Water shortage leads to street protests in Sudan’s capital

May 11, 2011 (KHARTOUM) – Shortage of water has hit large parts of Sudan’s capital, Khartoum, leading to the outbreak of street protests on Wednesday.

Hundreds of citizens in Buri Abu Hashish area in eastern Khartoum on Wednesday took to the street in protest against shortage of water, eye witnesses told Sudan Tribune. The protestors clogged traffic in the area’s main street and burned car tires as police forces cordoned the protesters off without attempting to disperse them. Eye witnesses told Sudan Tribune that the protestors chanted “the people want water” and some of them canted anti-government slogans.

Some protestors attempted to march towards senior state officials living in the area but police forces prevented them, eye witnesses said.

Meanwhile, the director of Khartoum Water authority, Khalid Hassan Ibrahim, has accused “organized political quarters” of standing behind the water shortage crisis.

Speaking to the subtly pro-government daily newspaper Al-Ray al-Amm following Buri protests, Ibrahim added that these quarters blocked pipes in the water network. “Some sinister hands are exacerbating the problem to exploit it politically,” he told the paper. “We brought water to Buri citizens but they refused to take it” he said, adding that local officials in the area had informed him that most protestors are not even residents of the area.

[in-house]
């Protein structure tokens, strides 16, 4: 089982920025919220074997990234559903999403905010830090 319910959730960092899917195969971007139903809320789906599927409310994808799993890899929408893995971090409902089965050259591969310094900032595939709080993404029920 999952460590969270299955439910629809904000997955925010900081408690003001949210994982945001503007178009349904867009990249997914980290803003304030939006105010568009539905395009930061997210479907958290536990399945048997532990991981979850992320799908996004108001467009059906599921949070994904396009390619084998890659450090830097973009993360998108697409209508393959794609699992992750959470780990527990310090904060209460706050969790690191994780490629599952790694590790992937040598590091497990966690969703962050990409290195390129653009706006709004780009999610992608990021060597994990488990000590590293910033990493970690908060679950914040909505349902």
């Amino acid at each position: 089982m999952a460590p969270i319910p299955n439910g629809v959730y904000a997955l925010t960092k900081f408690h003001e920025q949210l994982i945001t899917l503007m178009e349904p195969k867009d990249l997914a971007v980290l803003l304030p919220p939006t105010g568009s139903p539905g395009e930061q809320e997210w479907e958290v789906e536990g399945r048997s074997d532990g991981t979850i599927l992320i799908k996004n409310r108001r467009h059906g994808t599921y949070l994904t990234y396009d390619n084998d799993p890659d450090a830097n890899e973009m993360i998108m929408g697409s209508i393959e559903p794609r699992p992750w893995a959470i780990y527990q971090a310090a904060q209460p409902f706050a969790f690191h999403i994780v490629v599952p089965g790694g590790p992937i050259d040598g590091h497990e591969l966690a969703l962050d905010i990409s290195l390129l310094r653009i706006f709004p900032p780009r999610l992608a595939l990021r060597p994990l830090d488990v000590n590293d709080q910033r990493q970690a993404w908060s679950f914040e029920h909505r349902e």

Meanwhile, the secretary-general of the opposition Sudan People’s Liberation Movement (SPLM), Yasir Arman, demanded in a press release on Wednesday that the government solves the water problem in Khartoum state.

Large parts of Sudan’s sprawling capital Khartoum continue to grapple with shortage of potable water despite the authorities’ much-vaunted construction of water pipes networks and plants.

A similar protest erupted in February this year when hundreds of Sudanese citizens staged a protest in one of the main highway streets in Khartoum, demanding speed restrictions on the road after fatal accidents grew in number.

The Sudanese government has used force to break up few anti-government protests since the start of this year as public dissent increased over worsening economic conditions and austerity measures adopted by the government to offset the impact of the secession of the oil-producing region of South Sudan.


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